That, researchers say, is why the mouse has taken on added significance. Through manipulating mouse genes – “knocking out” or removing genes, adding or altering them – scientists learn what they do. Without that, the genetic map would be like an unreadable set of instructions.
The National Institutes of Health is pushing a program to develop a strain of knockout mice for each gene – more than 20,000 separate lines. When a gene is missing, some of its functions become apparent, and researchers hope they can follow that lead to treatment in mice, tests in humans, and eventual treatment of genetic diseases in humans.
When you look at the genetic sequences of mice and humans, you find a mouse equivalent for virtually every human gene, said Richard Woychik, the director of the Jackson Laboratory in Maine, a nonprofit research organization that is one of the leading mouse breeders in the country.
As mammals, mice and men share an evolutionary ancestry and many physical features. Another research advantage to lab mice is their genetic purity. The Jackson Lab sells almost 3,000 individual inbred strains of mice – each with some genetic mutation that is reproduced virtually identically among all mice of the strain.
They’re like families of identical genetic twins, which is exceedingly rare given that there is great genetic variation between members of any natural species. That makes the mice a clean slate for reactions and comparisons.
“The mouse has really become the model of choice because of the genetics,” said Patricia Hunt, who researches the effect of toxins on pregnancy in mice at WSU.
At WSU, when a mouse – or any other animal – is proposed for a research project, they’ll come under the review of Steven Russell.
Russell, the campus veterinarian for lab animals, helps make sure federal and university standards for care are followed, and he sits on the campus committee that must review and approve any research project using animals.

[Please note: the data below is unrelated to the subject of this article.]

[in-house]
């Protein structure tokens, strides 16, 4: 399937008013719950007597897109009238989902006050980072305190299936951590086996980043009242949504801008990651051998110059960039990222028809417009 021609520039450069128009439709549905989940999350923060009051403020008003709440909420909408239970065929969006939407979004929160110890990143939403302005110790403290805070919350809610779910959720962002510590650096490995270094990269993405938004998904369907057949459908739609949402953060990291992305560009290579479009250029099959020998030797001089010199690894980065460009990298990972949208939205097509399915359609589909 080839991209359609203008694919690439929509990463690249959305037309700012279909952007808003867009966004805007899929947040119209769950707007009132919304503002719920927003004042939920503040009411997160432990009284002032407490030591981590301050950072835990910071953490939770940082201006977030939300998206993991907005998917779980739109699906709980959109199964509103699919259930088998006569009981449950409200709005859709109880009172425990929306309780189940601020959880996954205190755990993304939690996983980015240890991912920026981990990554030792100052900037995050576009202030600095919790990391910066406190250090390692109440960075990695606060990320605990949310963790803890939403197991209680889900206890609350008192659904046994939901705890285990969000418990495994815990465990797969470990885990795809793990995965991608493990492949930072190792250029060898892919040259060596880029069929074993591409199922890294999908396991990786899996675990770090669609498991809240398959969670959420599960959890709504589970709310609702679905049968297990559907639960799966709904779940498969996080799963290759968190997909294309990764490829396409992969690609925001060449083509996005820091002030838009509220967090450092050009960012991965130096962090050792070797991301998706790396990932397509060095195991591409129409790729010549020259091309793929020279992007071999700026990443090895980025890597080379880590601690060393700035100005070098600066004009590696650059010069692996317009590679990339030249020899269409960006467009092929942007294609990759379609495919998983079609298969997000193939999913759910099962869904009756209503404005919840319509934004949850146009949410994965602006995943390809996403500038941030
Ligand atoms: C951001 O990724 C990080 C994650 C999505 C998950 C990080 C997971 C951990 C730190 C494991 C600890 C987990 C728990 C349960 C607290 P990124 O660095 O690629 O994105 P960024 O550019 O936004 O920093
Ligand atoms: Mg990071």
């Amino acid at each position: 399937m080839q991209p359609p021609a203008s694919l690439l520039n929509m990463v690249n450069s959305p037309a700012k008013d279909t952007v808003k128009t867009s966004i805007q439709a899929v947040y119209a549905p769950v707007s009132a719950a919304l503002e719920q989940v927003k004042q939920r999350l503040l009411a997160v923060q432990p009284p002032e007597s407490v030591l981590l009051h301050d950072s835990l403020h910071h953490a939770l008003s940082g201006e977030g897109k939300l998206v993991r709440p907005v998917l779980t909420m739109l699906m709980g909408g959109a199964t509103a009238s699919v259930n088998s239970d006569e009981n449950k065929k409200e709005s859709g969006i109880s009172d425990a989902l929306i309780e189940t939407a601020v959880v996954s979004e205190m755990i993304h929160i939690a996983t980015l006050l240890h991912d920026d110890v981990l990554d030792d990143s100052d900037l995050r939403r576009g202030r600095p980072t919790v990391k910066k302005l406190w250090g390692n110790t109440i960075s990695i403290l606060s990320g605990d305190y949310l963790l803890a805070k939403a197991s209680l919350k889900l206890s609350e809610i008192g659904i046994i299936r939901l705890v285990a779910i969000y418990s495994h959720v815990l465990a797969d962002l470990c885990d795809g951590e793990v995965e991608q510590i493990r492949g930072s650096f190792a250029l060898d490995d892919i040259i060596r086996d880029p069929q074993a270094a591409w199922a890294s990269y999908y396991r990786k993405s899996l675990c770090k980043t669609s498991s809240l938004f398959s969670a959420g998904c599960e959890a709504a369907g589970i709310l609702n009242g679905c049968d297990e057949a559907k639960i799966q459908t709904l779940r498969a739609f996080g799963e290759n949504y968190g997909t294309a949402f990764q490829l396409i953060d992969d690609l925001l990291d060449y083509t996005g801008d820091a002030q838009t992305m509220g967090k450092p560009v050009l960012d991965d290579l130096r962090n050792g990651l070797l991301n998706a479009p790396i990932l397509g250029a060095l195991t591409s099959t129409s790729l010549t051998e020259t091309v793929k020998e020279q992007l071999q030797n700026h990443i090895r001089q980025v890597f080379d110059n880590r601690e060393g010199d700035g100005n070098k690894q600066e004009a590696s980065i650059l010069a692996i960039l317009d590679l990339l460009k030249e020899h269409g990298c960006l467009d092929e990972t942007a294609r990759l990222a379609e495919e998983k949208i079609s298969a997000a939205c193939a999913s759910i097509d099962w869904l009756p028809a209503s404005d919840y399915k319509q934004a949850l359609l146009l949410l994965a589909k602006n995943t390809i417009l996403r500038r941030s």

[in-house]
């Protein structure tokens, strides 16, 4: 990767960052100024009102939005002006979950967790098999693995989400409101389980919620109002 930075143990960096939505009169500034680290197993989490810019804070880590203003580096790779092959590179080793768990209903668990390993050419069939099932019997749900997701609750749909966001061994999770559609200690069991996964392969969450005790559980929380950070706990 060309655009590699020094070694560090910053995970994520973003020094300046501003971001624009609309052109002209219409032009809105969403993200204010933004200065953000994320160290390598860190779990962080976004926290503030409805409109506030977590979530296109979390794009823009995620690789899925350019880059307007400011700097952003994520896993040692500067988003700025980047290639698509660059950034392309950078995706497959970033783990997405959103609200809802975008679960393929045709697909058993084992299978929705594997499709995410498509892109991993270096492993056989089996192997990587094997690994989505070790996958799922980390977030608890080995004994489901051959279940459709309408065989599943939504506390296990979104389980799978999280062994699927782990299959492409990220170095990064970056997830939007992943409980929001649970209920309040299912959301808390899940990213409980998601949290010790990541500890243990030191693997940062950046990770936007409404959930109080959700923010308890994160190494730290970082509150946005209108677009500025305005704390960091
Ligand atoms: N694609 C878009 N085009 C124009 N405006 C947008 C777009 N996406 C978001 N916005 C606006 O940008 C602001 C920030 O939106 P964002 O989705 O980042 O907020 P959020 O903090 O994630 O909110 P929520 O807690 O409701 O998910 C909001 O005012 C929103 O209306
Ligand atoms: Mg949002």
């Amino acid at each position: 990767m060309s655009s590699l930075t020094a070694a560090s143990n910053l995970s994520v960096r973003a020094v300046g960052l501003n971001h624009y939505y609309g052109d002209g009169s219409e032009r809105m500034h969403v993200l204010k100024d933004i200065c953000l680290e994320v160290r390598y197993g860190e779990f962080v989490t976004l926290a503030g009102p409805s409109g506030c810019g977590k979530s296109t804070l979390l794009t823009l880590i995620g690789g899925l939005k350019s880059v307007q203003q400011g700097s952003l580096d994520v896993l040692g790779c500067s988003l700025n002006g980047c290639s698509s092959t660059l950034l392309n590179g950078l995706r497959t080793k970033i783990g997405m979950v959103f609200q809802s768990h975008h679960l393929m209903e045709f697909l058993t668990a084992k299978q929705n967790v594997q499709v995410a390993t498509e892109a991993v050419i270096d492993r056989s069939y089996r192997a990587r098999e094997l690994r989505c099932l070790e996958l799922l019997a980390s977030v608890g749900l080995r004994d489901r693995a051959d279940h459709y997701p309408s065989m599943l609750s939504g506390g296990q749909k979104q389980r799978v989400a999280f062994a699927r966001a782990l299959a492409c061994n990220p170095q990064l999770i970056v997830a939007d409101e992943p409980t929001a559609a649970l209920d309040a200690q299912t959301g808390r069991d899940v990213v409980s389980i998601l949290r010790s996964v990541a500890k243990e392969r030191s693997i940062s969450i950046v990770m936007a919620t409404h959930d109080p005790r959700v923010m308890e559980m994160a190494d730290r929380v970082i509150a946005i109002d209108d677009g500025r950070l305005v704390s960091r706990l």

“We try to eliminate the use of animals as much as we can,” Russell said. “But there’s a lot of interactions in the body that we just don’t know. You need to see how a system reacts.”
The care of the mice has become increasingly specialized. Some of the genetic strains of mice require sterile environments and are highly sensitive to disturbance. The most precious strains are kept in cages where the air is filtered and everything they touch has been sterilized.
Galen Gorence, an animal care coordinator or “mouse wrangler” at WSU, says the animals are checked daily, kept in climate-controlled atmospheres, and given wood chips and cotton for bedding and burrowing.
Still, mice live with rough circumstances – disease and pending death – and some animal rights groups oppose their use under any circumstances. People for the Ethical Treatment of Animals and the American Anti-Vivisection Society oppose the use of mice for any lab experiment.
The Humane Society of the United States advocates using fewer mice in experiments and providing more humane treatment when they are used.
Stephens, the group’s spokesman, said the explosion of genetically altered mice creates new concerns about the suffering of the animals.
“Some of these engineered models inherently cause pain and distress,” he said. “Some mice don’t live beyond a few weeks because of the disease.”
He said the expansion of research on animals is essentially unregulated from an animal care perspective – federal oversight is provided by the National Institutes of Health, which supports major efforts in mouse research.
Stephens said he recognizes that research on mice isn’t slowing down, but “we’re trying to fight the tendency to view these animals as disposable commodities, to be used and discarded.”
Russell said the welfare of animals is on the minds of everyone who uses them in research. But they place that against the value to humans, which they say is immense.
“The research is worthwhile. It makes a difference in people’s lives,” he said. “If you know someone with diabetes, if you know someone who has heart disease, your life has been affected by animal research.”
Skinner relates the example he has given in previous discussions about animals rights – this one involving dogs, a creature that inflames much more passionate opposition than mice.
Researchers at the University of Toronto discovered insulin for the treatment of diabetes in a series of tests in the 1930s. Researchers removed the pancreas from dogs, which caused a diabetes-like disease. They then took the removed pancreas, ground it up and re-injected it – and found that it prevented the disease.
“Since then, millions and millions of lives have been saved because of those experiments,” Skinner said. “In all of those experiments, they used six dogs.”